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Marketing Democracy

Power and Social Movements in Post-Dictatorship Chile

Julia Paley (Author)

Available worldwide

Paperback, 273 pages
ISBN: 9780520227682
April 2001
$31.95, £23.95
Amid protests against the Pinochet regime, a group of población(shantytown) residents came together in 1984 to challenge poor health care in their community and to denounce military rule. How did their organization respond seven years later when Chile's transition to democracy brought an end to dictatorship but no clear solution to ongoing health problems? Marketing Democracy shows how the exercise of power and the strategies of social movements transformed with the transition from a military to an elected-civilian regime in Chile. The term "marketing democracy" refers first to how contemporary democracies are shaped by transnational market forces, and second to how politicians have promoted democracy with the twin goals of attracting foreign capital and diminishing social movements.
List of Illustrations
Acknowledgments
Prologue
Introduction
La Bandera in the Social Imaginary

PART ONE: History of Collective Action
1. The Founding of the Población
2. Military Rule
3. Transition to Democracy

PART TWO: Ethnography of Democracy
4. Marketing Democracy
5. The Paradox of Participation
6. Legitimation of Knowledge

Epilogue
Appendix. Health Group's Ethnography
Notes
References
Index
Julia Paley is Assistant Professor of Anthropology at the University of Pennsylvania.
"This will be an important book, and a powerful exemplar for the growing numbers of anthropologists who seek to place such things as democracy, citizenship, and neoliberalism under an ethnographic lens."—James Ferguson, author of Expectations of Modernity: Myths and Meanings of Urban Life on the Zambin Copperbelt

"In joining activism and fine ethnography, Paley enables us to appreciate the profound complexity of the links between civil society and public institutions. Chakrabarty's assessment of "the undemocratic foundations of 'democracy'" becomes a fine analytic tool as it is refracted in the words of the women of Población La Bandera."—Charles Briggs, author of Learning How to Ask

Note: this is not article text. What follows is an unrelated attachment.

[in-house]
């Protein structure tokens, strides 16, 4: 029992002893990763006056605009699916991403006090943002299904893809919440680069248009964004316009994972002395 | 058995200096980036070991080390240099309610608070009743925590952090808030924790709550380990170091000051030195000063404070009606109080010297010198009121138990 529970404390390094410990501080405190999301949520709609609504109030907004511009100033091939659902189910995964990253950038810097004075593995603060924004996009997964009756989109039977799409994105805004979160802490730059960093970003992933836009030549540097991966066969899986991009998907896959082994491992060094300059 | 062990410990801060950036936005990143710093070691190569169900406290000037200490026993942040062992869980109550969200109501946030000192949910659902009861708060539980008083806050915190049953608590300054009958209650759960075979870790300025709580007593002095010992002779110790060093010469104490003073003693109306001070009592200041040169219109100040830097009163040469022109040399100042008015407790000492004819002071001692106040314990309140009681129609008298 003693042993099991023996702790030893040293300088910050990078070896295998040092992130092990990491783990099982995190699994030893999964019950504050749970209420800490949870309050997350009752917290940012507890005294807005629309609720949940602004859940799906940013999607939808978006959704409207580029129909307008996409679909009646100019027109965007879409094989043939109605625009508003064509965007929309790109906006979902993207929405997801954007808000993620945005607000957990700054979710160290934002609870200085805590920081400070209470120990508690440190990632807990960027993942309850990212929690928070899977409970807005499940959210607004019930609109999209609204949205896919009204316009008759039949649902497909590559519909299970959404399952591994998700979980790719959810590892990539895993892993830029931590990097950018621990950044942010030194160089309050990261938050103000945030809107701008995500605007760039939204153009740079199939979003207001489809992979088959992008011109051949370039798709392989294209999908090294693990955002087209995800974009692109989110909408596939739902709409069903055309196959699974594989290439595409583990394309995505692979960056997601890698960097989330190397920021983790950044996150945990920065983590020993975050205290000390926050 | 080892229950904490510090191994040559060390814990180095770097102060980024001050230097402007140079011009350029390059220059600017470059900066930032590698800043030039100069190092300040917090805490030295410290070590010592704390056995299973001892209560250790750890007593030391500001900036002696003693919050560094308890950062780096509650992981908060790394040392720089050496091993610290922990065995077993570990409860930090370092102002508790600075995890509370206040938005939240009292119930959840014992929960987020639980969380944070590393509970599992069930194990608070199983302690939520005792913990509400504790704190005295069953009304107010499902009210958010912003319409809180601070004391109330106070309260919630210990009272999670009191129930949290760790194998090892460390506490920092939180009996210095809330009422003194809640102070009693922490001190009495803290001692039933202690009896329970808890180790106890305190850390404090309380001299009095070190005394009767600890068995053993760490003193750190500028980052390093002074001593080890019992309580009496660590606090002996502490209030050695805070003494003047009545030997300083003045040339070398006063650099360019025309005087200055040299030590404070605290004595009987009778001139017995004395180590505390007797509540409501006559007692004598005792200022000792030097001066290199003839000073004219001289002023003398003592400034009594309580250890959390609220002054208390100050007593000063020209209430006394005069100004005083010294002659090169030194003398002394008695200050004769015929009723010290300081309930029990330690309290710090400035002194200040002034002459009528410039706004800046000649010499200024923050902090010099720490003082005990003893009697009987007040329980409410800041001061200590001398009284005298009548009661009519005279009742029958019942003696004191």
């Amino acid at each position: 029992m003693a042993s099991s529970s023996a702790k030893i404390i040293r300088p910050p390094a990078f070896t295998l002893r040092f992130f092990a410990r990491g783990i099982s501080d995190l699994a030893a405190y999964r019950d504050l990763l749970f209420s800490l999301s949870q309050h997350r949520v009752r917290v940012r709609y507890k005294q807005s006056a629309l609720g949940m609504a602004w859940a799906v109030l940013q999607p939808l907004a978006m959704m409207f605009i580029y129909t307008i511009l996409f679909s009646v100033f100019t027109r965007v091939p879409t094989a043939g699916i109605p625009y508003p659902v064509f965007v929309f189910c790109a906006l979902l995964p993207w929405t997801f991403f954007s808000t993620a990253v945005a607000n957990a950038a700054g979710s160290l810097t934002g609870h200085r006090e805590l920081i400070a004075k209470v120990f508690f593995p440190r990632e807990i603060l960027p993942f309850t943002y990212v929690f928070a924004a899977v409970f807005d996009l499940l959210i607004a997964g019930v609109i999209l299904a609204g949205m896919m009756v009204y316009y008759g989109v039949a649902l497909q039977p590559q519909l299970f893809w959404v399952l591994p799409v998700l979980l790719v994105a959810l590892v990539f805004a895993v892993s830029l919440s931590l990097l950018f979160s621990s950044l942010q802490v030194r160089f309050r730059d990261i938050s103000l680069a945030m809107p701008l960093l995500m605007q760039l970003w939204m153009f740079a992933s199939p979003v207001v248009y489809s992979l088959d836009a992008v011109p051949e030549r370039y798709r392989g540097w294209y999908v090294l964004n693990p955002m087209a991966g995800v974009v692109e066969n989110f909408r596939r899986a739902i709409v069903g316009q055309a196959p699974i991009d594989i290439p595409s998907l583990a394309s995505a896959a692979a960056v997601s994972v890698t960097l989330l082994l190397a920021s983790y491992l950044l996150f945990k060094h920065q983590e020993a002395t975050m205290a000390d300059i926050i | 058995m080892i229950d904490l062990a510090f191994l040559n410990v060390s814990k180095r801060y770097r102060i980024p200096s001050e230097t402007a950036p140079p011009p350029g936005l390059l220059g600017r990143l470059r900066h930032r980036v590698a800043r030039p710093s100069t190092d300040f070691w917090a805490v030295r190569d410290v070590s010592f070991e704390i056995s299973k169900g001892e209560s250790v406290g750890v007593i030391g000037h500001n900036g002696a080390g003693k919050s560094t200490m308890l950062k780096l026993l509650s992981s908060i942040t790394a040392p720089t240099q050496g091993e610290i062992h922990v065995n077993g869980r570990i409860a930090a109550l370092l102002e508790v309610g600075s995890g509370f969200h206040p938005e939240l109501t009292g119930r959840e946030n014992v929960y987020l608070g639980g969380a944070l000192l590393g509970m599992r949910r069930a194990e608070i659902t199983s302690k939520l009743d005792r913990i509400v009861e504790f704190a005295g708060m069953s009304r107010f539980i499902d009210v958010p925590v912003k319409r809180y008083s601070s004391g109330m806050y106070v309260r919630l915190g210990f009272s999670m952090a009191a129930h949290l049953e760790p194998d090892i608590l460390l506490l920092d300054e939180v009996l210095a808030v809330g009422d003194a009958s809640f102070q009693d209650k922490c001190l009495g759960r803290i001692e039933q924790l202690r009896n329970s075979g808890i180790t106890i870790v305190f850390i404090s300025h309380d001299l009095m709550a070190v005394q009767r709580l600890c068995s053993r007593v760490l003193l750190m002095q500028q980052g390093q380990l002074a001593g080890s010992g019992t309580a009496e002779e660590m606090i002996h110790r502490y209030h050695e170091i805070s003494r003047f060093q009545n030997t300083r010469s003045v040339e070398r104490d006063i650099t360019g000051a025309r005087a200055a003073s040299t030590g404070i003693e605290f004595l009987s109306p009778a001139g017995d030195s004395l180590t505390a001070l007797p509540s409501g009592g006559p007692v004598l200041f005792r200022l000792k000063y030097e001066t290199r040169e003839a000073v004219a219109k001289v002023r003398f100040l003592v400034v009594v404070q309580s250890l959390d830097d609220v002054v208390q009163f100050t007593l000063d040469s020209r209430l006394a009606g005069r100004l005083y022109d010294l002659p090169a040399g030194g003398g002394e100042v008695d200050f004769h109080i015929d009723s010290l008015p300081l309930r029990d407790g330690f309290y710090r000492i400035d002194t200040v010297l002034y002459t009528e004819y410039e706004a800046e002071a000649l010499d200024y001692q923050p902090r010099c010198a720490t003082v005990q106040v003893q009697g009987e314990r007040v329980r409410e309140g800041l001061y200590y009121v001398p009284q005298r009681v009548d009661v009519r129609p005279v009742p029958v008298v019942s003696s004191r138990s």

"Paley has produced an insightful and fascinating exploration of the shifting meanings of democracy for the Chilean state and for shantytown activists across the Pinochet dictatorship and through the contradictory democratic politics of the 1990s. The marketing of democracy is a highly relevant issue for societies and states throughout the world."—Kay Warren, author of Indigenous Movements and Their Critics: Pan-Maya Activism in Guatemala

"An important challenge to Polyanna conventional wisdoms about democratic transitions and neo-liberal miracles in Chile and its neighbors."—Peter Winn, author of Weavers of Revolution

"This is anthropology as the observation of and involvement in, the new, participatory politics of the previously excluded."—Sally Falk Moore, author of Law as Process

2001 Sharon Stephens Prize for best first book by a junior scholar, American Ethnological Society

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